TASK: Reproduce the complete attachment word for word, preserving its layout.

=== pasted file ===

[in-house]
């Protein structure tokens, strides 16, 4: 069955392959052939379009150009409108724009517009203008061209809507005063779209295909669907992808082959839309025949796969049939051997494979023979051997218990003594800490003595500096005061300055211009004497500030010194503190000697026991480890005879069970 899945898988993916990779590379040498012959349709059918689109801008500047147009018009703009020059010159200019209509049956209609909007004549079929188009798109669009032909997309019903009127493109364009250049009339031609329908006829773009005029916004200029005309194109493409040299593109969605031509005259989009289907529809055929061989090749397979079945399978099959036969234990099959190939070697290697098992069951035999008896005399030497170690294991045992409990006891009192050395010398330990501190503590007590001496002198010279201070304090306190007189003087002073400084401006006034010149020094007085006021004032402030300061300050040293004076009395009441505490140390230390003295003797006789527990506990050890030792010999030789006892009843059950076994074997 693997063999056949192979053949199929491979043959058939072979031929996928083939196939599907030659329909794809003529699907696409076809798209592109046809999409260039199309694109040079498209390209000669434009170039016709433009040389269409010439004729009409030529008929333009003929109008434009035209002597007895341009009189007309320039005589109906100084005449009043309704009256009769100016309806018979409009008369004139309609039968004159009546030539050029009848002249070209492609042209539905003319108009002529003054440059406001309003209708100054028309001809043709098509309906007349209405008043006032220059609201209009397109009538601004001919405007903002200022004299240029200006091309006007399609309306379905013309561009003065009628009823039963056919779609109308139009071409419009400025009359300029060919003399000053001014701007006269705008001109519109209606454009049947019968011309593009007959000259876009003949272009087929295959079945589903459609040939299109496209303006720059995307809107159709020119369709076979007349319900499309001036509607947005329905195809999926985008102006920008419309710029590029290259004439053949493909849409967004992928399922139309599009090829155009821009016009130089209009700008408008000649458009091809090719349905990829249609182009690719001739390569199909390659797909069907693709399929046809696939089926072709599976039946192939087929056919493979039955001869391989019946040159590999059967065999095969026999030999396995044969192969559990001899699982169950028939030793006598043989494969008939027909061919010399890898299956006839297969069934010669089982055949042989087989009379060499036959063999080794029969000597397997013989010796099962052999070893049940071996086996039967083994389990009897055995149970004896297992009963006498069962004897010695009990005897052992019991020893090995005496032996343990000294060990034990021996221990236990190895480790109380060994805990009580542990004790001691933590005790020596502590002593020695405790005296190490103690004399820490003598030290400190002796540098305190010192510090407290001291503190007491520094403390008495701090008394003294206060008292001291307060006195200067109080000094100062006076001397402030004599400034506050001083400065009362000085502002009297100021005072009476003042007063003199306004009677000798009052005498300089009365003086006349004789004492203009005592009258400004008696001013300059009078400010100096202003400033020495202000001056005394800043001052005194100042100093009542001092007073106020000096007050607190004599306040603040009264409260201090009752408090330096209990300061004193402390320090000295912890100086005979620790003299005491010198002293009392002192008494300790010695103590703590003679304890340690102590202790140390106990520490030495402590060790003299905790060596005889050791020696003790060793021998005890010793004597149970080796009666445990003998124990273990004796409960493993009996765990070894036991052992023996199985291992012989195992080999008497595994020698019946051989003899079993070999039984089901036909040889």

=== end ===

[in-house]
């Protein structure tokens, strides 16, 4: 069955392959052939379009150009409108724009517009203008061209809507005063779209295909669907992808082959839309025949796969049939051997494979023979051997218990003594800490003595500096005061300055211009004497500030010194503190000697026991480890005879069970 899945898988993916990779590379040498012959349709059918689109801008500047147009018009703009020059010159200019209509049956209609909007004549079929188009798109669009032909997309019903009127493109364009250049009339031609329908006829773009005029916004200029005309194109493409040299593109969605031509005259989009289907529809055929061989090749397979079945399978099959036969234990099959190939070697290697098992069951035999008896005399030497170690294991045992409990006891009192050395010398330990501190503590007590001496002198010279201070304090306190007189003087002073400084401006006034010149020094007085006021004032402030300061300050040293004076009395009441505490140390230390003295003797006789527990506990050890030792010999030789006892009843059950076994074997 693997063999056949192979053949199929491979043959058939072979031929996928083939196939599907030659329909794809003529699907696409076809798209592109046809999409260039199309694109040079498209390209000669434009170039016709433009040389269409010439004729009409030529008929333009003929109008434009035209002597007895341009009189007309320039005589109906100084005449009043309704009256009769100016309806018979409009008369004139309609039968004159009546030539050029009848002249070209492609042209539905003319108009002529003054440059406001309003209708100054028309001809043709098509309906007349209405008043006032220059609201209009397109009538601004001919405007903002200022004299240029200006091309006007399609309306379905013309561009003065009628009823039963056919779609109308139009071409419009400025009359300029060919003399000053001014701007006269705008001109519109209606454009049947019968011309593009007959000259876009003949272009087929295959079945589903459609040939299109496209303006720059995307809107159709020119369709076979007349319900499309001036509607947005329905195809999926985008102006920008419309710029590029290259004439053949493909849409967004992928399922139309599009090829155009821009016009130089209009700008408008000649458009091809090719349905990829249609182009690719001739390569199909390659797909069907693709399929046809696939089926072709599976039946192939087929056919493979039955001869391989019946040159590999059967065999095969026999030999396995044969192969559990001899699982169950028939030793006598043989494969008939027909061919010399890898299956006839297969069934010669089982055949042989087989009379060499036959063999080794029969000597397997013989010796099962052999070893049940071996086996039967083994389990009897055995149970004896297992009963006498069962004897010695009990005897052992019991020893090995005496032996343990000294060990034990021996221990236990190895480790109380060994805990009580542990004790001691933590005790020596502590002593020695405790005296190490103690004399820490003598030290400190002796540098305190010192510090407290001291503190007491520094403390008495701090008394003294206060008292001291307060006195200067109080000094100062006076001397402030004599400034506050001083400065009362000085502002009297100021005072009476003042007063003199306004009677000798009052005498300089009365003086006349004789004492203009005592009258400004008696001013300059009078400010100096202003400033020495202000001056005394800043001052005194100042100093009542001092007073106020000096007050607190004599306040603040009264409260201090009752408090330096209990300061004193402390320090000295912890100086005979620790003299005491010198002293009392002192008494300790010695103590703590003679304890340690102590202790140390106990520490030495402590060790003299905790060596005889050791020696003790060793021998005890010793004597149970080796009666445990003998124990273990004796409960493993009996765990070894036991052992023996199985291992012989195992080999008497595994020698019946051989003899079993070999039984089901036909040889």